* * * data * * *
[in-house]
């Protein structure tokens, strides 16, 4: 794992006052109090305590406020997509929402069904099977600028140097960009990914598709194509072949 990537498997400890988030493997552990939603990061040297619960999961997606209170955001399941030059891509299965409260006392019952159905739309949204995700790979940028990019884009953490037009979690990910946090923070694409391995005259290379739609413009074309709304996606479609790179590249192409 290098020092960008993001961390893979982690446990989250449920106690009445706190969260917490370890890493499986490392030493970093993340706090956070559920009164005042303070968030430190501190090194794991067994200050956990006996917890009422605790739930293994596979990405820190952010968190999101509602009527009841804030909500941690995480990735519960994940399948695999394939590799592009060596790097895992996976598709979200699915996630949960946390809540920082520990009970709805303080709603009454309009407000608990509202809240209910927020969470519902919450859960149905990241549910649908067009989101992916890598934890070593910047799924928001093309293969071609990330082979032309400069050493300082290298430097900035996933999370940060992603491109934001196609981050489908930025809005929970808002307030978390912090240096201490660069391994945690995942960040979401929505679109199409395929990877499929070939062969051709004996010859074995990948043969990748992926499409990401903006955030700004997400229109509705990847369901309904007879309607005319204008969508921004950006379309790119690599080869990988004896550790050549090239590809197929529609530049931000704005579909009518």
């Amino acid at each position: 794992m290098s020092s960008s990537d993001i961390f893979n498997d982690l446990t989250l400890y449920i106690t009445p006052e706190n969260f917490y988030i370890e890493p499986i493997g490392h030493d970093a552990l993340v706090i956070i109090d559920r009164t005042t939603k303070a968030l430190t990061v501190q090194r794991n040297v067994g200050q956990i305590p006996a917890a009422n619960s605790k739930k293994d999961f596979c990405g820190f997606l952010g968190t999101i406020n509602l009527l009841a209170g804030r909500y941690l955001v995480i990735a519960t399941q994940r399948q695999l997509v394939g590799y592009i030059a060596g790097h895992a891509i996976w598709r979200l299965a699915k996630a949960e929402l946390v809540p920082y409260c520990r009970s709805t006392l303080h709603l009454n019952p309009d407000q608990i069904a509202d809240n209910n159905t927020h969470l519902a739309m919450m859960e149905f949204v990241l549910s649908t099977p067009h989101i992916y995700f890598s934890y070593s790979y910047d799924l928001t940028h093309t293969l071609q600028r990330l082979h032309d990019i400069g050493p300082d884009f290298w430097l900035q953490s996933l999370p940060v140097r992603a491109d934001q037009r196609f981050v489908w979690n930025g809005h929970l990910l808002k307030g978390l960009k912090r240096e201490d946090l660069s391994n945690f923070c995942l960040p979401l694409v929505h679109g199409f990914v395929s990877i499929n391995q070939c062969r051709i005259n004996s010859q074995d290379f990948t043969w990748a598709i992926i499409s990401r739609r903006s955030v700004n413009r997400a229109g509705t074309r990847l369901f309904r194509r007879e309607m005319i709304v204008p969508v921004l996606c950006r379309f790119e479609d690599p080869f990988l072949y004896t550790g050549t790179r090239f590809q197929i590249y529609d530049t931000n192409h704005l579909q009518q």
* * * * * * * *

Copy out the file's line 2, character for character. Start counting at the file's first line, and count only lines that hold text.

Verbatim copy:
């Protein structure tokens, strides 16, 4: 794992006052109090305590406020997509929402069904099977600028140097960009990914598709194509072949 990537498997400890988030493997552990939603990061040297619960999961997606209170955001399941030059891509299965409260006392019952159905739309949204995700790979940028990019884009953490037009979690990910946090923070694409391995005259290379739609413009074309709304996606479609790179590249192409 290098020092960008993001961390893979982690446990989250449920106690009445706190969260917490370890890493499986490392030493970093993340706090956070559920009164005042303070968030430190501190090194794991067994200050956990006996917890009422605790739930293994596979990405820190952010968190999101509602009527009841804030909500941690995480990735519960994940399948695999394939590799592009060596790097895992996976598709979200699915996630949960946390809540920082520990009970709805303080709603009454309009407000608990509202809240209910927020969470519902919450859960149905990241549910649908067009989101992916890598934890070593910047799924928001093309293969071609990330082979032309400069050493300082290298430097900035996933999370940060992603491109934001196609981050489908930025809005929970808002307030978390912090240096201490660069391994945690995942960040979401929505679109199409395929990877499929070939062969051709004996010859074995990948043969990748992926499409990401903006955030700004997400229109509705990847369901309904007879309607005319204008969508921004950006379309790119690599080869990988004896550790050549090239590809197929529609530049931000704005579909009518």